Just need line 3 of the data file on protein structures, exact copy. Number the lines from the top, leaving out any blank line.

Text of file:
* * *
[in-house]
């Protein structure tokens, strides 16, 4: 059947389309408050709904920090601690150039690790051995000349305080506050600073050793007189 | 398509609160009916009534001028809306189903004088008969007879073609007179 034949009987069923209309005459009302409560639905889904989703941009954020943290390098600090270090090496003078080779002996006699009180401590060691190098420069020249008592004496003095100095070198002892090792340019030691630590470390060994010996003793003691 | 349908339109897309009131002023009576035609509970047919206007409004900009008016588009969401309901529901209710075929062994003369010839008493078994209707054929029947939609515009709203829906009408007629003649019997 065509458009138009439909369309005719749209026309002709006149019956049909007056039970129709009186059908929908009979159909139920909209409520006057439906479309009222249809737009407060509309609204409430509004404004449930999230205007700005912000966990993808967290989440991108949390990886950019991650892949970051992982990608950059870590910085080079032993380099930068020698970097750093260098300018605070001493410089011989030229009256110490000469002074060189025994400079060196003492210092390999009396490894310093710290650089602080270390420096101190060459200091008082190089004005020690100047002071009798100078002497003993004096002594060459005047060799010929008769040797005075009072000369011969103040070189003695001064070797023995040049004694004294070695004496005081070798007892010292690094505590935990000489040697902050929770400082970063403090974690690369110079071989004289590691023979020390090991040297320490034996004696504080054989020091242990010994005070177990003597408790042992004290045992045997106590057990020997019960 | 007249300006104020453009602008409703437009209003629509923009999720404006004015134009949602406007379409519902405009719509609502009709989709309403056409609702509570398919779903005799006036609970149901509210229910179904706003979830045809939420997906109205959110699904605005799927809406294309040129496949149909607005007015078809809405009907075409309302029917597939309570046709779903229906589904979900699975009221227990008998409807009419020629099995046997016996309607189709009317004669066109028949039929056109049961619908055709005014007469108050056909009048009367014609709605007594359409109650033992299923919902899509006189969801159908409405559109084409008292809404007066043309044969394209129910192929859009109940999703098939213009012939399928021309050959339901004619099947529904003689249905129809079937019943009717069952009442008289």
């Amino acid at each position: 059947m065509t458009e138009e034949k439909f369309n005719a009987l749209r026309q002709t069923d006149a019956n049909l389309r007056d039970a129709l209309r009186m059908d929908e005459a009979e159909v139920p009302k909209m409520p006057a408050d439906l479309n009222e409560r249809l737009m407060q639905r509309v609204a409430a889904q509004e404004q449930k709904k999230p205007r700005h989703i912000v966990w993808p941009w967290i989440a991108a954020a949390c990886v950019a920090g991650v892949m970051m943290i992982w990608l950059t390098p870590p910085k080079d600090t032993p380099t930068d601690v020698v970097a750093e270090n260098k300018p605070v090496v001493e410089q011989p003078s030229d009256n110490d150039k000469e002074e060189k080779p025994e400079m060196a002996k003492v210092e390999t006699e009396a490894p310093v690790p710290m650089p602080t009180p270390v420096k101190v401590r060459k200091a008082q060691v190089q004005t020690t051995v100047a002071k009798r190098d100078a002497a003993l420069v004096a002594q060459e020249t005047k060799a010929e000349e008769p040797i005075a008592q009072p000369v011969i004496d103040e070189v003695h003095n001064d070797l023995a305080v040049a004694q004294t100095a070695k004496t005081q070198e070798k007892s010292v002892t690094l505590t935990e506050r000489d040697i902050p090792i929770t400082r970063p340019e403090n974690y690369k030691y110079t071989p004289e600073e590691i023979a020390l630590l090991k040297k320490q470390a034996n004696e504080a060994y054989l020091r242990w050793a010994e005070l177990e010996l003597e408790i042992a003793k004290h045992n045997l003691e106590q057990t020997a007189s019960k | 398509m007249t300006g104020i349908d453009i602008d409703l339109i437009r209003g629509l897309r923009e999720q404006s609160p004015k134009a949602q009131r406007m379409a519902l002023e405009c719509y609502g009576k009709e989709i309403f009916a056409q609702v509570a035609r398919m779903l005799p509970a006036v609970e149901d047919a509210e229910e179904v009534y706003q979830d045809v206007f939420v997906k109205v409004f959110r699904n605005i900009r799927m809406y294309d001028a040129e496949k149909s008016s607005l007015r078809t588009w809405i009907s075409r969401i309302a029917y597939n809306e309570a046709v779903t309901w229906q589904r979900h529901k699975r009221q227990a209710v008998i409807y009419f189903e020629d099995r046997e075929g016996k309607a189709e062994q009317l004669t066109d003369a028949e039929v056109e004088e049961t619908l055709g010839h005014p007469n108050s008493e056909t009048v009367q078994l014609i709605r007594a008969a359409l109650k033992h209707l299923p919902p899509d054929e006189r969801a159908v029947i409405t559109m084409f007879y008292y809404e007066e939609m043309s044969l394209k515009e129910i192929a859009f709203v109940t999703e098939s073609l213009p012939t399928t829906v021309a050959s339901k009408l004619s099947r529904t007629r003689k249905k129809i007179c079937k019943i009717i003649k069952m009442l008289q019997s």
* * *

């Amino acid at each position: 059947m065509t458009e138009e034949k439909f369309n005719a009987l749209r026309q002709t069923d006149a019956n049909l389309r007056d039970a129709l209309r009186m059908d929908e005459a009979e159909v139920p009302k909209m409520p006057a408050d439906l479309n009222e409560r249809l737009m407060q639905r509309v609204a409430a889904q509004e404004q449930k709904k999230p205007r700005h989703i912000v966990w993808p941009w967290i989440a991108a954020a949390c990886v950019a920090g991650v892949m970051m943290i992982w990608l950059t390098p870590p910085k080079d600090t032993p380099t930068d601690v020698v970097a750093e270090n260098k300018p605070v090496v001493e410089q011989p003078s030229d009256n110490d150039k000469e002074e060189k080779p025994e400079m060196a002996k003492v210092e390999t006699e009396a490894p310093v690790p710290m650089p602080t009180p270390v420096k101190v401590r060459k200091a008082q060691v190089q004005t020690t051995v100047a002071k009798r190098d100078a002497a003993l420069v004096a002594q060459e020249t005047k060799a010929e000349e008769p040797i005075a008592q009072p000369v011969i004496d103040e070189v003695h003095n001064d070797l023995a305080v040049a004694q004294t100095a070695k004496t005081q070198e070798k007892s010292v002892t690094l505590t935990e506050r000489d040697i902050p090792i929770t400082r970063p340019e403090n974690y690369k030691y110079t071989p004289e600073e590691i023979a020390l630590l090991k040297k320490q470390a034996n004696e504080a060994y054989l020091r242990w050793a010994e005070l177990e010996l003597e408790i042992a003793k004290h045992n045997l003691e106590q057990t020997a007189s019960k | 398509m007249t300006g104020i349908d453009i602008d409703l339109i437009r209003g629509l897309r923009e999720q404006s609160p004015k134009a949602q009131r406007m379409a519902l002023e405009c719509y609502g009576k009709e989709i309403f009916a056409q609702v509570a035609r398919m779903l005799p509970a006036v609970e149901d047919a509210e229910e179904v009534y706003q979830d045809v206007f939420v997906k109205v409004f959110r699904n605005i900009r799927m809406y294309d001028a040129e496949k149909s008016s607005l007015r078809t588009w809405i009907s075409r969401i309302a029917y597939n809306e309570a046709v779903t309901w229906q589904r979900h529901k699975r009221q227990a209710v008998i409807y009419f189903e020629d099995r046997e075929g016996k309607a189709e062994q009317l004669t066109d003369a028949e039929v056109e004088e049961t619908l055709g010839h005014p007469n108050s008493e056909t009048v009367q078994l014609i709605r007594a008969a359409l109650k033992h209707l299923p919902p899509d054929e006189r969801a159908v029947i409405t559109m084409f007879y008292y809404e007066e939609m043309s044969l394209k515009e129910i192929a859009f709203v109940t999703e098939s073609l213009p012939t399928t829906v021309a050959s339901k009408l004619s099947r529904t007629r003689k249905k129809i007179c079937k019943i009717i003649k069952m009442l008289q019997s």